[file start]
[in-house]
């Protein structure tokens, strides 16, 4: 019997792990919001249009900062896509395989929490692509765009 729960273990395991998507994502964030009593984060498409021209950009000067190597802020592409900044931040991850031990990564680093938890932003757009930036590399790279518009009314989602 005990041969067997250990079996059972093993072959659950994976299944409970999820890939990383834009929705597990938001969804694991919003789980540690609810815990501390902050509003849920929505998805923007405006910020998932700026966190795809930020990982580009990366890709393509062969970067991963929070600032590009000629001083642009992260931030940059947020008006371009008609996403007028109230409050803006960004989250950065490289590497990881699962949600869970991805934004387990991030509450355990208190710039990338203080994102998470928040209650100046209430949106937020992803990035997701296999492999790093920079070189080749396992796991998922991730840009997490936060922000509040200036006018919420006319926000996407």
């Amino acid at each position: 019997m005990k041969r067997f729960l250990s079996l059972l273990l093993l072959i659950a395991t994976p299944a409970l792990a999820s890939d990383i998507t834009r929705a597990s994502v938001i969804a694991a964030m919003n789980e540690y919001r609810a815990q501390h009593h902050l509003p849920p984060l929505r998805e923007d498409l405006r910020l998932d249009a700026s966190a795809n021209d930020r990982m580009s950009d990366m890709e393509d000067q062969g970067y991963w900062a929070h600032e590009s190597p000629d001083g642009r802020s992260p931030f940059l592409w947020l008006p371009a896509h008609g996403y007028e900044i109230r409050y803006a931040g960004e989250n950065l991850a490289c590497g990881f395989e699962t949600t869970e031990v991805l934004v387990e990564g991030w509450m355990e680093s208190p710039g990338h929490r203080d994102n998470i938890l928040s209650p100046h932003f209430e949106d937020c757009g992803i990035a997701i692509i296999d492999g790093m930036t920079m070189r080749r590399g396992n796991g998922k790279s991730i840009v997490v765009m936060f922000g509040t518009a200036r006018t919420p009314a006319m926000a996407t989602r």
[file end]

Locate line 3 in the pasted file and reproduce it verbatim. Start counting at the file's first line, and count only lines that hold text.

């Amino acid at each position: 019997m005990k041969r067997f729960l250990s079996l059972l273990l093993l072959i659950a395991t994976p299944a409970l792990a999820s890939d990383i998507t834009r929705a597990s994502v938001i969804a694991a964030m919003n789980e540690y919001r609810a815990q501390h009593h902050l509003p849920p984060l929505r998805e923007d498409l405006r910020l998932d249009a700026s966190a795809n021209d930020r990982m580009s950009d990366m890709e393509d000067q062969g970067y991963w900062a929070h600032e590009s190597p000629d001083g642009r802020s992260p931030f940059l592409w947020l008006p371009a896509h008609g996403y007028e900044i109230r409050y803006a931040g960004e989250n950065l991850a490289c590497g990881f395989e699962t949600t869970e031990v991805l934004v387990e990564g991030w509450m355990e680093s208190p710039g990338h929490r203080d994102n998470i938890l928040s209650p100046h932003f209430e949106d937020c757009g992803i990035a997701i692509i296999d492999g790093m930036t920079m070189r080749r590399g396992n796991g998922k790279s991730i840009v997490v765009m936060f922000g509040t518009a200036r006018t919420p009314a006319m926000a996407t989602r």